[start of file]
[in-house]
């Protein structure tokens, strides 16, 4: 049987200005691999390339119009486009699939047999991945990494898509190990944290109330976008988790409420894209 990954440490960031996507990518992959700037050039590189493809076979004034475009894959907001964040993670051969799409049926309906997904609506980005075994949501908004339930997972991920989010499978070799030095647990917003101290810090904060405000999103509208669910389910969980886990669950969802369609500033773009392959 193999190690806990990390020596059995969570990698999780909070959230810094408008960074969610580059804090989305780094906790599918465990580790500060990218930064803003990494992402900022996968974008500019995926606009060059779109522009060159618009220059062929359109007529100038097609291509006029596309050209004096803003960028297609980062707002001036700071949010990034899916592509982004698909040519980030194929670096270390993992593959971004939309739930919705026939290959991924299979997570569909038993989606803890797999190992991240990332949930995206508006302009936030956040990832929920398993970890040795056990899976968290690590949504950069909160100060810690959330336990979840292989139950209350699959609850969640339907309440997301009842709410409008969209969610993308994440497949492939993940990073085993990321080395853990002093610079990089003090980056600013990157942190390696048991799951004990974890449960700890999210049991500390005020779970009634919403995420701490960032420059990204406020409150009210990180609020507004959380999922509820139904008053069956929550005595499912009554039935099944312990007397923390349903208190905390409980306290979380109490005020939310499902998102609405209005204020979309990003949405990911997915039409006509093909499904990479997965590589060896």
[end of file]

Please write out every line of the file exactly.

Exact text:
[in-house]
């Protein structure tokens, strides 16, 4: 049987200005691999390339119009486009699939047999991945990494898509190990944290109330976008988790409420894209 990954440490960031996507990518992959700037050039590189493809076979004034475009894959907001964040993670051969799409049926309906997904609506980005075994949501908004339930997972991920989010499978070799030095647990917003101290810090904060405000999103509208669910389910969980886990669950969802369609500033773009392959 193999190690806990990390020596059995969570990698999780909070959230810094408008960074969610580059804090989305780094906790599918465990580790500060990218930064803003990494992402900022996968974008500019995926606009060059779109522009060159618009220059062929359109007529100038097609291509006029596309050209004096803003960028297609980062707002001036700071949010990034899916592509982004698909040519980030194929670096270390993992593959971004939309739930919705026939290959991924299979997570569909038993989606803890797999190992991240990332949930995206508006302009936030956040990832929920398993970890040795056990899976968290690590949504950069909160100060810690959330336990979840292989139950209350699959609850969640339907309440997301009842709410409008969209969610993308994440497949492939993940990073085993990321080395853990002093610079990089003090980056600013990157942190390696048991799951004990974890449960700890999210049991500390005020779970009634919403995420701490960032420059990204406020409150009210990180609020507004959380999922509820139904008053069956929550005595499912009554039935099944312990007397923390349903208190905390409980306290979380109490005020939310499902998102609405209005204020979309990003949405990911997915039409006509093909499904990479997965590589060896």